Figure 3: Unscathed money multiplier in Latin America Figure 4: Mexico's inter-bank market relatively undisrupted
Money multiplier in Latin America Interbank rate in Mexico
Source: Haver Analytics, Barclays Capital Source: Barclays Capital

But even if policy can affect growth without a deep banking sector, what is remarkable about the current cycle in Latin America is that the traditional transmission channels of monetary policy through the banking sector appear to be working well. This likely reflects the improved macroeconomic management over the past years, buttressing the credibility of banks.

In particular, there are no signs of disruption in the process of money creation. The monetary multiplier across the region has at worst been stable. As a matter of fact, it was boosted in Brazil by the central bank’s decision to lower reserve requirements by 30% since last September. Reserve-requirement reductions in Colombia last October and Peru since last September also appear to have caused a marginal increase in the multiplier. The situation contrasts with the collapse of the multiplier in the US (Figure 3, above).

Figure 5: Chile, leading the way on aggressive easing Figure 6: Relief in Mexico's commercial paper market
Monetary easing in Chile Interest rates in Mexico
Source: BCCH, Bloomberg, Barclays Capital Source: Banxico, Bloomberg, Barclays Capital

Similarly, there has been little disruption in the inter-bank market during the crisis. Spikes in the overnight inter-bank rate above the central bank target rate, similar to those that occurred in the US, were largely absent in Latin America. The spread between inter-bank rates and government bond yields was comparatively subdued too (Figure 4).

As a result, beyond temporary stress in the fourth quarter of 2008, the dynamics of key lending rates to the Latin American corporate sector have tracked the changes in monetary policy rates since the beginning of the easing cycles. This has been particularly clear in Chile (Figure 5, above), where the central bank has been most aggressive, but also quite remarkable in Mexico (Figure 6, above) and Colombia. Brazil’s less timely reporting possibly conceals a similar improvement.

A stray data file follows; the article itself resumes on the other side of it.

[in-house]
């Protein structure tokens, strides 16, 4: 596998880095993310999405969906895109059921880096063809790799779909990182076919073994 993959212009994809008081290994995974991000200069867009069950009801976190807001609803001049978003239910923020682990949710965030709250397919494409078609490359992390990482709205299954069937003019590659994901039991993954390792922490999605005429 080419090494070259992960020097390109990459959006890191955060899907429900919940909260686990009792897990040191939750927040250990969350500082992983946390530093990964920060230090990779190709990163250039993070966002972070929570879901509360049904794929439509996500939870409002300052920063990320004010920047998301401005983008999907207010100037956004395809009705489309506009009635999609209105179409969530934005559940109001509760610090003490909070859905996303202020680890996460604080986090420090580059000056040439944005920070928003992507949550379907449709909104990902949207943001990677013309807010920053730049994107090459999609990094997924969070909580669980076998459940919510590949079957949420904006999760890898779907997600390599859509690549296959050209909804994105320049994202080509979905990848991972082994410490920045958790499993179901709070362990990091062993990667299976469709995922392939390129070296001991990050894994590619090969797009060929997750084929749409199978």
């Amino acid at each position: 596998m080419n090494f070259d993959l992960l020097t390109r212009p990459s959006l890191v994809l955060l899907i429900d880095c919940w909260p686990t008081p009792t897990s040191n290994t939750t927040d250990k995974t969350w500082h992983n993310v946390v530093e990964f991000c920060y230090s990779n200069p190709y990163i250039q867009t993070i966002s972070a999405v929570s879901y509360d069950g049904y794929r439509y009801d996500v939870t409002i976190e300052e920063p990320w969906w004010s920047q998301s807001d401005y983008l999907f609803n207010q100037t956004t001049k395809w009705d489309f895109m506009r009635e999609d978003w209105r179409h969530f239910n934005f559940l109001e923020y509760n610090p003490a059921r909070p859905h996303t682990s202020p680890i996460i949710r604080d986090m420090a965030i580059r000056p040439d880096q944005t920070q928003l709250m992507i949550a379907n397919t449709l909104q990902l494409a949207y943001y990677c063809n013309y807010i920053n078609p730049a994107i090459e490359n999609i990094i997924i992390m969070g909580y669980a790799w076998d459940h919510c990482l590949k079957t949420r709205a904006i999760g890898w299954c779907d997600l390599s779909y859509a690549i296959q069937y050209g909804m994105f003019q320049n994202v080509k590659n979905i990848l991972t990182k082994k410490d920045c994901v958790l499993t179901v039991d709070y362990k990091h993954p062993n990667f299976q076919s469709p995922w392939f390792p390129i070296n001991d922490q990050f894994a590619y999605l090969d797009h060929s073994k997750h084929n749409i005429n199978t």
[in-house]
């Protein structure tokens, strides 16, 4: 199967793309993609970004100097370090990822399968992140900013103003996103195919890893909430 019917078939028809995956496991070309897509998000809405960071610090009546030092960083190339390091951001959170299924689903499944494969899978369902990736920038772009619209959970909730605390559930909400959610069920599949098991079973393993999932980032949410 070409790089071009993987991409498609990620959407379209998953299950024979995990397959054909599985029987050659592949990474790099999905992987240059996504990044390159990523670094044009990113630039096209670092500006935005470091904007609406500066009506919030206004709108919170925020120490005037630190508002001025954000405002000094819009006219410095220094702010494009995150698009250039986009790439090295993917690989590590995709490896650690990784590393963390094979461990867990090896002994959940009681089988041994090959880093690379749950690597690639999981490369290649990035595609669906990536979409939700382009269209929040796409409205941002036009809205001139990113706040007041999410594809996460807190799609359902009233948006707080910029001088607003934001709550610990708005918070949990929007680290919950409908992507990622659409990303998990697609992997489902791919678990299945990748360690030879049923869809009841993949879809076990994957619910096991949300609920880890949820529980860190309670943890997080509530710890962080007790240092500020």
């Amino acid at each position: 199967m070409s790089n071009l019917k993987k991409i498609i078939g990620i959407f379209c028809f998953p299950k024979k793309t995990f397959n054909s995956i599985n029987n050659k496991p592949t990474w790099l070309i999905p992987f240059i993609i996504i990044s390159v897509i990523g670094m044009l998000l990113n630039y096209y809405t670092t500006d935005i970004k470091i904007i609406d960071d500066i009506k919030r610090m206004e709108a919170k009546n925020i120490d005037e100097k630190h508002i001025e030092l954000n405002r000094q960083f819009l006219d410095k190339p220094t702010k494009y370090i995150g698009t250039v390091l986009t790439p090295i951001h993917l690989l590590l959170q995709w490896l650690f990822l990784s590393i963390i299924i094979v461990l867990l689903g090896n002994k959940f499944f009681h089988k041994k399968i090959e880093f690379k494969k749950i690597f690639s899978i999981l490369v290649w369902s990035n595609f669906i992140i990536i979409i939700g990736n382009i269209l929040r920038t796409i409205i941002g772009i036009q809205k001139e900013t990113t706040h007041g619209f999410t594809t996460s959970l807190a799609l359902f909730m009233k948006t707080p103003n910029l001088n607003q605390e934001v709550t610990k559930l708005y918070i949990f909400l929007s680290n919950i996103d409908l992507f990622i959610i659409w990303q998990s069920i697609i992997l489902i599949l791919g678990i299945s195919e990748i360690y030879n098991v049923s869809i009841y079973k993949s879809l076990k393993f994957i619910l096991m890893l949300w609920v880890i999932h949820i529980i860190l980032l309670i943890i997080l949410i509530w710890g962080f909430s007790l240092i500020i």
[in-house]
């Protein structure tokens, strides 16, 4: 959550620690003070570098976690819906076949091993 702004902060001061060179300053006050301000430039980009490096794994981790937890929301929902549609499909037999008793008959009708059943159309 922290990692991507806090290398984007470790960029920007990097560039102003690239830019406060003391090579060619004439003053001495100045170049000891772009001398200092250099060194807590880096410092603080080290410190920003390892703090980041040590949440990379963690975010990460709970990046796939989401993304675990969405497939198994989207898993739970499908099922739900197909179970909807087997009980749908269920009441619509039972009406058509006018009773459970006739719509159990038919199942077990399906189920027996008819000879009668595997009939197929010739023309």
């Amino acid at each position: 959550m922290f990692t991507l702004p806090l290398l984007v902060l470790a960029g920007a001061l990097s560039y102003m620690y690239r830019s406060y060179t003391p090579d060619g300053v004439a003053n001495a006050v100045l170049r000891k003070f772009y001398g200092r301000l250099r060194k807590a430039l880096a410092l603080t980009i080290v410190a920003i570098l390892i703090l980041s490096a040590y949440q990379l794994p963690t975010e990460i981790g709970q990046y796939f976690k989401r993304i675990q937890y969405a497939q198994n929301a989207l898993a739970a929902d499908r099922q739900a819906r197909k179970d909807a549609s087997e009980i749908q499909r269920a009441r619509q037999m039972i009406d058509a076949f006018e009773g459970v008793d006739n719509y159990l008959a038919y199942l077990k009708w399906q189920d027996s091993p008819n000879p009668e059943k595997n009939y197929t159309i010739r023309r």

Beating a Dead Horse

The policy easing over the past few months has been accompanied by a marked reduction in inflation expectations, with the exception of Mexico. However, in general, rate cuts have outpaced the expectations drop, such that real rates have also begun to move down in most economies (Figure 7, below). Moreover, the disinflation process in place in Latin America does not dampen the power of policy: if central banks had not reduced nominal rates, real rates would have actually risen, with economic activity suffering more.

Overall, we think the behaviour of lending rates should be reassuring for central banks, in that the relaxation of monetary conditions is finding its way to economic agents through well-functioning bank transmission channels. If anything, the improvement in inflation expectations suggests that further decisive easing may be required to engineer a more meaningful drop in real rates.

Figure 7: Lending rates in Latin America Figure 8: Lending rates minus inflation expectations
Lending rates in Latin America Real lending rates in Latin America
Source: Central banks, Barclays Capital Source: Barclays Capital